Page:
Tom Chi in his OK/Cancel form writing on how developers and designers need to work together and not in separated worlds in Bowman vs Google? Why Data and Design Need Each Other
These last two articles are on the differences between US/Nordic or Apple/Nokia in terms of advertising and approach written by Teemu Arina, who I met last year at Nokia Open Lab 2008, and Karri Ojanen, who I have not met but I love his name & admire his work. I have been formulating my own thoughts on the essential (good) differences between the design & advertising cultures of Apple v. Nokia which in many ways stem from the differences between Norther California and Finland culturally, and Teemu & Mr. Ojanen have beat me to the punch in: Interactive value creation, Apples and Nokias and with Digital (Advertising) in the Nordics.

i gigi is My New Favorite Brunch Place!

iGigi's Rosti with Poached Egg and Salad - Amazingly Delicious!
Sale e Pepe Josh Russell iGigi's Food Prep Counter, a Feast for the Eyes and the Mouth Josh & Jeremy, No Really - Look Across the Street to the Guy Leaning Out the Window Tomato & Thyme on the Rosti

Photos by Ms. Jen with a Nokia N86.

Sun 10.04.09 – Today Jeremy and Jessica took me to brunch at i gigi’s cafe on Western Rd on Hove, Josh Russell and Nik F met us there for a truly delightful brunch.
The food was a fresh riff off the usual breakfast and brunch foods. Each dish was well considered and beautiful as well as tasty. The best part is that each of the servers prepared the dishes on the sideboard right next to us. Fresh. Tasty. Moderately DIY.
Now when is i gigi going to open a Long Beach, Calif. cafe? ;o)

Lunch at Phở Basil Leaf

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Thurs. 03.26.09 – This afternoon, my Mom and I walked over to Seal Beach’s Main Street to try out the new Vietnamese restaurant, Phở Basil Leaf. I had been watching the arrival of a Vietnamese place with trepidation, as I am so spoiled with being less than 15 minutes away from the mecca of Vietnamese food – Westminster and Garden Grove’s Little Saigon. My trepidation was further fueled by the menu that Phở Basil posted in the window of the storefront just a few buildings closer to the Seal Beach pier from O’Malley’s.
The posted menu seemed to be Americanized Vietnamese. Instead of the usual Phở menu of about 10-15 different variations of beef phở, there were only four listed: beef, chicken, pork and tofu. I have never, in 25+ years, of going to authentic Vietnamese restaurants seen a tofu phở on a menu before.
As a dedicated cha gio bún (Bún chả giò) fan, to see that the only bún options were in beef, chicken, pork and tofu, made me think, “Ugh, the attack of Americanized Chinese-Vietnamese food. Ugh.”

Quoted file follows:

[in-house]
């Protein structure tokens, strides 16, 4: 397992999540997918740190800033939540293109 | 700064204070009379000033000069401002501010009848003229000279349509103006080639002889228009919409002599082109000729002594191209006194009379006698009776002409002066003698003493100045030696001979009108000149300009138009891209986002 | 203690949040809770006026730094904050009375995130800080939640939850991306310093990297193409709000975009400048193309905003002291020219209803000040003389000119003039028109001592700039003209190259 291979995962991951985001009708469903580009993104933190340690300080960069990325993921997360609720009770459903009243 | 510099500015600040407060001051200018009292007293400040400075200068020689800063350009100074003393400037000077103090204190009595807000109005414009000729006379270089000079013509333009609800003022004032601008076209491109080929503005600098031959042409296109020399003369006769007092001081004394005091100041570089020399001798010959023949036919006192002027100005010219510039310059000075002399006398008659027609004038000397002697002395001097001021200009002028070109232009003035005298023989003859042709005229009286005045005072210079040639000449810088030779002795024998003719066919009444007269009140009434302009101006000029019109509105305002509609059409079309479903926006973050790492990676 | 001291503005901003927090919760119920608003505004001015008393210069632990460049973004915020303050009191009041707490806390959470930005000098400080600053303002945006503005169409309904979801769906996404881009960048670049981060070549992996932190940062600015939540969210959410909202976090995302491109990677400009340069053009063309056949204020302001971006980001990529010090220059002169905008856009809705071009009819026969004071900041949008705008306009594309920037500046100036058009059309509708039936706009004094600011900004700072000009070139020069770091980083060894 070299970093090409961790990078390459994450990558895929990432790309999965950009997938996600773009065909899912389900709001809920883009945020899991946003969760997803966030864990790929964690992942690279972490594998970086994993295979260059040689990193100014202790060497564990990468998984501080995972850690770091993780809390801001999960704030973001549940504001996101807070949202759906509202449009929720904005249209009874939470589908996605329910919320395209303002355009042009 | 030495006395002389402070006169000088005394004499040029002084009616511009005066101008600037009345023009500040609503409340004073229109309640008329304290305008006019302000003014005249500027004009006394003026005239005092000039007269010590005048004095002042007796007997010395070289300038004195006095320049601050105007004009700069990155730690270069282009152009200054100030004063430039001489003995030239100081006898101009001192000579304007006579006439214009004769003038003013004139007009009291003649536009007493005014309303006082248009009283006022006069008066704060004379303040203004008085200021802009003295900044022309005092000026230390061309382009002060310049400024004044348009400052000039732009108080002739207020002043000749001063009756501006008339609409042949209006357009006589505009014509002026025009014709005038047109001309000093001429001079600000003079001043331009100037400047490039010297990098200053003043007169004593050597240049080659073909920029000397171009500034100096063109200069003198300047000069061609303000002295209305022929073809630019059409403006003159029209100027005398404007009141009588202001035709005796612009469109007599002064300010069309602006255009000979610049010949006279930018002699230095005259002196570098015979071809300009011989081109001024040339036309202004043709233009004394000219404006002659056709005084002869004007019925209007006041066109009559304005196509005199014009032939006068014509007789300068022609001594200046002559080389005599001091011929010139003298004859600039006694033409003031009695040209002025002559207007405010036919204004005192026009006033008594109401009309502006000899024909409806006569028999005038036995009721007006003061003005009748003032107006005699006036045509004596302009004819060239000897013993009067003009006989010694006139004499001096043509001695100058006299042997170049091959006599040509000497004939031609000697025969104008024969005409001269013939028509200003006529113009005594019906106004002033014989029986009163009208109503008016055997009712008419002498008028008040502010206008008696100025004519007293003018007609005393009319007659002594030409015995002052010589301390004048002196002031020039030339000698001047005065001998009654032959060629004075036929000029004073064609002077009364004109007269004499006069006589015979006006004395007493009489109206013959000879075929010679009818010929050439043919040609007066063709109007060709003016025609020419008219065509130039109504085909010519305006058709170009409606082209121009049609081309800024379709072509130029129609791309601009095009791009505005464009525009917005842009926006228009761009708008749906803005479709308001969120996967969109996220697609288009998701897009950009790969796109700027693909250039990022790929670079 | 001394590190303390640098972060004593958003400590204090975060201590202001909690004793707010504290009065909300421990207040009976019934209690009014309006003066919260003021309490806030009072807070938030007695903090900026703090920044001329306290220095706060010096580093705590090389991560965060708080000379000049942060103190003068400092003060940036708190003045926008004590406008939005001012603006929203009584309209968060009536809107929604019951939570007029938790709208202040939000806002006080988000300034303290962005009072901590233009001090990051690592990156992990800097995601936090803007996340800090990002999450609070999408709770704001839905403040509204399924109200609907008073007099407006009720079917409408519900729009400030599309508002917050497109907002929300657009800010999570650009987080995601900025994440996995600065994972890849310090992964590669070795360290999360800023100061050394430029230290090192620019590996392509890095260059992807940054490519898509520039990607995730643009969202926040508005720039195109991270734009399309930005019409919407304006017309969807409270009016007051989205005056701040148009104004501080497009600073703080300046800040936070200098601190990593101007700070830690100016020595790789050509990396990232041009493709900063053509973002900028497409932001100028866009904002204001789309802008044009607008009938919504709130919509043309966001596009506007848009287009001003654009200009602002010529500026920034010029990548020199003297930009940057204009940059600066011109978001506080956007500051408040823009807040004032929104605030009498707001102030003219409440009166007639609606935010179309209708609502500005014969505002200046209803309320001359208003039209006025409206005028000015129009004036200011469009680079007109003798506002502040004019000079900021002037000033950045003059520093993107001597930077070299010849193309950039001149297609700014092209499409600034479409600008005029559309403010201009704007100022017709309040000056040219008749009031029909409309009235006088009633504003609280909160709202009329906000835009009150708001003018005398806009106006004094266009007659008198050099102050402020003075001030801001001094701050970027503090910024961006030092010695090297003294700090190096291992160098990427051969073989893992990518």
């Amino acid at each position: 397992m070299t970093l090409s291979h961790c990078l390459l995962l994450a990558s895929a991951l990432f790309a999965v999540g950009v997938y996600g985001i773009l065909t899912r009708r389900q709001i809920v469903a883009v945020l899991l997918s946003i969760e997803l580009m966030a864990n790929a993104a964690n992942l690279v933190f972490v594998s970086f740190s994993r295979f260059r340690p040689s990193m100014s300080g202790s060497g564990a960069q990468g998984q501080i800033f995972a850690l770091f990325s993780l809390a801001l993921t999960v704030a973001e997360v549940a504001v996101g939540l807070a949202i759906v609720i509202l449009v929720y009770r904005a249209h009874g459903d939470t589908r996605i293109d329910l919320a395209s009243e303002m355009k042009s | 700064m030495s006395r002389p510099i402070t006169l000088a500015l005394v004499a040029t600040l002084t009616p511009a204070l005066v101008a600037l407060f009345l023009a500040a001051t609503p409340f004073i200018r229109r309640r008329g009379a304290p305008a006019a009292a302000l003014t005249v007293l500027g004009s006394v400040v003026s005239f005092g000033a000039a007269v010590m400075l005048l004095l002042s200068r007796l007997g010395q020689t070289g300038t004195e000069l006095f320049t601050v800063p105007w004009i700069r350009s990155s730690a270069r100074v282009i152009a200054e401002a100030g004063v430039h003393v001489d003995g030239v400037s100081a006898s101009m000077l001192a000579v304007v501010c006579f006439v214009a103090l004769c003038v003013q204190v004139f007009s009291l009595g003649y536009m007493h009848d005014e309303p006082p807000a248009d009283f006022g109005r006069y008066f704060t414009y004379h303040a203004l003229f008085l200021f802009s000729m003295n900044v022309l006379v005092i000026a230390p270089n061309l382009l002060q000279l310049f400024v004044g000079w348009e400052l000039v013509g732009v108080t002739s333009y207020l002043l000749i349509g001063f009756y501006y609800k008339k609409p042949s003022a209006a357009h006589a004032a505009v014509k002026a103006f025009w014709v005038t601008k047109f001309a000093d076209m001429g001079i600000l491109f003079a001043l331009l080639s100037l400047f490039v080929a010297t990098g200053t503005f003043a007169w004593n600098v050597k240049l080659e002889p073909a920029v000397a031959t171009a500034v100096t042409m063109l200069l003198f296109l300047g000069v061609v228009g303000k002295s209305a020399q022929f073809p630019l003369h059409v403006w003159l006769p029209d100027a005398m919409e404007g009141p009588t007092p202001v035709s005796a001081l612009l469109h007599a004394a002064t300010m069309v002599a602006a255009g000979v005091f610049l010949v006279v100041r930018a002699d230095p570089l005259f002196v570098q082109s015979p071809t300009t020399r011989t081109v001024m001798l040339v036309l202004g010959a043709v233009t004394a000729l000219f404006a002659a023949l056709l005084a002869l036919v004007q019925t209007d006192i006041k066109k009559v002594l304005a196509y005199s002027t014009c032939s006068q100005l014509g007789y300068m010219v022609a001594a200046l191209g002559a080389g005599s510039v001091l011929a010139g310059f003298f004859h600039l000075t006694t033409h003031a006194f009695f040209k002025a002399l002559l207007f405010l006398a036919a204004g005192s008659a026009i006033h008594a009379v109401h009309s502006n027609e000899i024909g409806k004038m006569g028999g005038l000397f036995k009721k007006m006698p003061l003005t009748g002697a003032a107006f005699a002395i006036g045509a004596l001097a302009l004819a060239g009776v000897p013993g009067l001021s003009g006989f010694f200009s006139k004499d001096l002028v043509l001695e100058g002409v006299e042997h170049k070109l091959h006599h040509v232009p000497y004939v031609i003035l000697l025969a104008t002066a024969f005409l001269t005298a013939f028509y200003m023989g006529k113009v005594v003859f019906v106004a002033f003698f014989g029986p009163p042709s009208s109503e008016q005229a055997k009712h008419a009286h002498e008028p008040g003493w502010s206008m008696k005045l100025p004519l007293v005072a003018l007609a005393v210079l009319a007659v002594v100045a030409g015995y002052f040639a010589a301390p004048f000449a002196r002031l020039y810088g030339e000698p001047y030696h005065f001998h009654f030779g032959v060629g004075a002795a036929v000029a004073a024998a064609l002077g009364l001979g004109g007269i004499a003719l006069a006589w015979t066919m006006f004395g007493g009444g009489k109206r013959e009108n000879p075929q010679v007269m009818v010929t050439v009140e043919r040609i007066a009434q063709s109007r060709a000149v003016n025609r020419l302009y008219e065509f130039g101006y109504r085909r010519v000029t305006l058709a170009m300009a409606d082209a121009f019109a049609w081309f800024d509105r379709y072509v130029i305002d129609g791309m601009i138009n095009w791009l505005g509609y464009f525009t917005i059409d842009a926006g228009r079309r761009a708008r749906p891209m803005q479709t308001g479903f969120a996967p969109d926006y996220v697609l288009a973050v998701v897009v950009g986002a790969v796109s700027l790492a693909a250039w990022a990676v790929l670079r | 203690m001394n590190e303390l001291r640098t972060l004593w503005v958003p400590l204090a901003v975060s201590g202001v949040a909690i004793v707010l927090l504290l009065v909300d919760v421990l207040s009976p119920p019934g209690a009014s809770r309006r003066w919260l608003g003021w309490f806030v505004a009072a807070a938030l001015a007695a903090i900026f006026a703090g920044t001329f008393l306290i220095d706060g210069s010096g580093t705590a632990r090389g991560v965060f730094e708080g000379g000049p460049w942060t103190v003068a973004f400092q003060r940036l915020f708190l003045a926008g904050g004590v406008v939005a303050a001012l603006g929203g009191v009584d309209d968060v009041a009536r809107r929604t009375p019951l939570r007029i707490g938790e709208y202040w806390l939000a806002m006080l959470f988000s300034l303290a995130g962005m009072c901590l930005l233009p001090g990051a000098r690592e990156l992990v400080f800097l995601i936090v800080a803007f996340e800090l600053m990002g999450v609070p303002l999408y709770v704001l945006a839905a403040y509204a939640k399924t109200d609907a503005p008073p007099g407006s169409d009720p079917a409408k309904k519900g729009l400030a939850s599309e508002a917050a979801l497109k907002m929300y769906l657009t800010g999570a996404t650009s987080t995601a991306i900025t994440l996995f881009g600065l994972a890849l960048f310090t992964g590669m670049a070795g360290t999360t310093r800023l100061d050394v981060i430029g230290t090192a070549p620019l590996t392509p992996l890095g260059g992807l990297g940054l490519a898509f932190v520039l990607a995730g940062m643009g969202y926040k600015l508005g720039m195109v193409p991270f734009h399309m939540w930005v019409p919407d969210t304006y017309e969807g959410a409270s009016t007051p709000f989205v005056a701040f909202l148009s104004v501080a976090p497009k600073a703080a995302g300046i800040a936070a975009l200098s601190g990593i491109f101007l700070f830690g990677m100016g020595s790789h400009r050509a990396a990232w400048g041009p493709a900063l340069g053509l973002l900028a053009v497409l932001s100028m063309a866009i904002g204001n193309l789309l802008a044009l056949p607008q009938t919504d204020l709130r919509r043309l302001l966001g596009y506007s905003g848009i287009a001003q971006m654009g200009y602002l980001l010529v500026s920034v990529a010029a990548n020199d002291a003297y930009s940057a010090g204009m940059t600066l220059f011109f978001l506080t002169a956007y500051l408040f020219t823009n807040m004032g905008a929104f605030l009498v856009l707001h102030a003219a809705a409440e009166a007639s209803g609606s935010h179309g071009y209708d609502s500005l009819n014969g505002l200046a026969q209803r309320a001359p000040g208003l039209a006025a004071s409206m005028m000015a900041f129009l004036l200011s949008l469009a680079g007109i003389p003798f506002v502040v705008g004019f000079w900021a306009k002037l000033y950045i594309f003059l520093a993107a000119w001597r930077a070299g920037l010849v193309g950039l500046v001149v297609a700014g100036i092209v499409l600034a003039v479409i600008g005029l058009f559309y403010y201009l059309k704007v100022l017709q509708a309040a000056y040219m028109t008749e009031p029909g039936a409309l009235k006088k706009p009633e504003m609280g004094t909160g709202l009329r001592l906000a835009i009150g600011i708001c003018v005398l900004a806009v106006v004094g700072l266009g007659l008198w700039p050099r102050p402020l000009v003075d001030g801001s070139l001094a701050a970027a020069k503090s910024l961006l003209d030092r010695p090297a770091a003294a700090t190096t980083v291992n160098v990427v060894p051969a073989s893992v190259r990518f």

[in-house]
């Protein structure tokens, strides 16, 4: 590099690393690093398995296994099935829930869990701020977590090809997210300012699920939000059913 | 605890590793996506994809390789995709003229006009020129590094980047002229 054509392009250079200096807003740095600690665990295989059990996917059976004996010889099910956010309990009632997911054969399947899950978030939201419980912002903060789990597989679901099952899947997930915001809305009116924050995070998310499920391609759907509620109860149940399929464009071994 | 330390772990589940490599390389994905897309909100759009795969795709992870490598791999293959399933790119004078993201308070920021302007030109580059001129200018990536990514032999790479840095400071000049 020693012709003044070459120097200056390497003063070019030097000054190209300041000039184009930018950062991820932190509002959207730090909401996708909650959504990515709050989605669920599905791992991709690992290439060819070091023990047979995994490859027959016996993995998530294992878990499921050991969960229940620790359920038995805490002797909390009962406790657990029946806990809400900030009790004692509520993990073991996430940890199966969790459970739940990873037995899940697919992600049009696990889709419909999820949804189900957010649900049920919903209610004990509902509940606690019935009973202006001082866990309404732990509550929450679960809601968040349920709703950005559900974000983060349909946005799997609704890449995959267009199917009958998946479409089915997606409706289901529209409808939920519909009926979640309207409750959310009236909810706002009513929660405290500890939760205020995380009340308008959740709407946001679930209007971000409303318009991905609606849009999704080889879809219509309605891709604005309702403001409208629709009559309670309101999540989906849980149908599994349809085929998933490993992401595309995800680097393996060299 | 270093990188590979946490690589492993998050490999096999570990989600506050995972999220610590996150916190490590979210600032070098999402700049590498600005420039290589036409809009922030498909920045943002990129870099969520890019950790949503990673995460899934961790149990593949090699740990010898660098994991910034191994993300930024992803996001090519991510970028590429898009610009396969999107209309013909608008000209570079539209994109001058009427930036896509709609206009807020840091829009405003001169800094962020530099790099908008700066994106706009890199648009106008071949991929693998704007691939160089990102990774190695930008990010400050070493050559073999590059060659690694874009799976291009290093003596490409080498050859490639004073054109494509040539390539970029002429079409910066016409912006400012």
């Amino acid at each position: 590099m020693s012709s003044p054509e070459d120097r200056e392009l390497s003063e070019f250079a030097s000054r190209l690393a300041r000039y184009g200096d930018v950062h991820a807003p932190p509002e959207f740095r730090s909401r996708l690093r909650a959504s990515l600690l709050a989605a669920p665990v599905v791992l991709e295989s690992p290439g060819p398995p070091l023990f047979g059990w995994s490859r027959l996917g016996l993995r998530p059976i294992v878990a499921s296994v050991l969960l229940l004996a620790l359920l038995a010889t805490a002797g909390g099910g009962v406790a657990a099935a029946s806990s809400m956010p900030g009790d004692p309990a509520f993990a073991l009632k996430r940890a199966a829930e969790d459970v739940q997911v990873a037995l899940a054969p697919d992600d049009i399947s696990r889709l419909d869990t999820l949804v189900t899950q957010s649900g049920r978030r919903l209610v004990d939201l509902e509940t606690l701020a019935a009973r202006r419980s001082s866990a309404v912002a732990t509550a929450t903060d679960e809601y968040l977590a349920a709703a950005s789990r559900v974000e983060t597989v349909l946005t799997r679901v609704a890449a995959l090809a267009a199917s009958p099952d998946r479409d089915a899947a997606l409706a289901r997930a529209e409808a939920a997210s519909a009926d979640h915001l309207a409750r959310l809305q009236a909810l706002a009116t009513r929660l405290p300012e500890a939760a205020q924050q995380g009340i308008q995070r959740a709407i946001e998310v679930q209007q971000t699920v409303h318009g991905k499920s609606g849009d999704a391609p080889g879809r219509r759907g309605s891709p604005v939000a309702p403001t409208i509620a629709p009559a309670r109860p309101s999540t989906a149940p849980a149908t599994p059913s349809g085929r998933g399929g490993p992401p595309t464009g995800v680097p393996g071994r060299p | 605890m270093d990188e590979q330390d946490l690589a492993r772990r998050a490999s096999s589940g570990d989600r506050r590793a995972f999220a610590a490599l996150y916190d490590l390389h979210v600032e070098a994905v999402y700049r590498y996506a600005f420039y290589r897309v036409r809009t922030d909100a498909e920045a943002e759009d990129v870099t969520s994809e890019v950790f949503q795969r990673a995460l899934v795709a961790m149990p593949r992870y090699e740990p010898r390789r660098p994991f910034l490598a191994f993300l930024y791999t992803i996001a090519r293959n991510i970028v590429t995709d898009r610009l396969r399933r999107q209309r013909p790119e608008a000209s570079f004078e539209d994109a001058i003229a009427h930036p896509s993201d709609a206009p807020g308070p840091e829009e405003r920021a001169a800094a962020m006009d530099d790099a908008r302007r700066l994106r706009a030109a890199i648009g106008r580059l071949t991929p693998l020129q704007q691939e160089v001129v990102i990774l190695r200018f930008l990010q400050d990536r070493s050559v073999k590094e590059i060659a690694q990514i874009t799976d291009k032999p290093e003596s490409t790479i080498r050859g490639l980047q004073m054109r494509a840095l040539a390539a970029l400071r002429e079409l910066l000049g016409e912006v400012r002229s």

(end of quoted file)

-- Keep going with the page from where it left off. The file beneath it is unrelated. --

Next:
Even though Phở Basil Leaf opened over 6 weeks ago, I was waiting to try it out. Waiting for my Mom to be available, so that if the restaurant was dull and Americanized, then my Mom could not force me to go again.
Luckily for us, Phở Basil Leaf was good to surprisingly fresh. The “Summertime Spring Rolls” (as seen above) were fresh and delightful. My Mom declared them the best she has had in years, I thought they were good. My pork bún was good, but not nearly fish sauce-y or basil-y enough. My Mom liked her beef phở.
Phở Basil Leaf is good, but given the immense amount of competition within 7-15 miles, I would love to see them step up their game and aim for a wider variety of authentic Vietnamese and not just dumbed down for Seal Beach’s Main Street.
Phở Basil Leaf, give me some rice wrapped pork (not chicken) chả giò for my bun with a big basil & fish sauce kick. Where is the beef phở with meatballs, beef marrow, and fish balls?
Phở Basil Leaf, challenge us. Seal Beach’s Main Street is not Main Street America, but a main street in the most diverse metropolitan area in the world, we can not only handle kick ass Vietnamese, but we will drive for it.

The New Mother’s Market in Santa Ana

The New Mother's Market in Santa Ana

Sun 11.09.08 – For various reasons, my local Whole Foods market is the worst store in the chain in SoCal, I won’t go into all of it, but let’s just say 2 things on the matter : stock & employee morale. It is not fun to shop at a market where one gets guff from the checkers & baggers about one’s purchase choice and general bad attitude. On the stock issue, even before it switched from Wild Oats to Whole Foods, it has been hard to convince this local (was Wild Oats, now) Whole Foods to carry items that would be of interest to folks with multiple food allergies. Thanks for the gluten-free bread you carry, but Glutino is corn & yeast full, how about carrying a lot more of the gluten-free, yeast-free rice bread that sells out very quickly, obviously I am NOT the only customer who buys it*.
Thus due to the idiocy of the local Whole Foods employees and purchasing/stock management, I find myself driving at least 2 times a month to south Huntington Beach to the Mother’s Market to purchase a much wider and deeper range of gluten-free, yeast-free, dairy-free, egg-free, canola-evil-oil-free, and corn-free items. My local Whole Foods is less than a mile away, the closest Mother’s Market has been over 30 minutes away.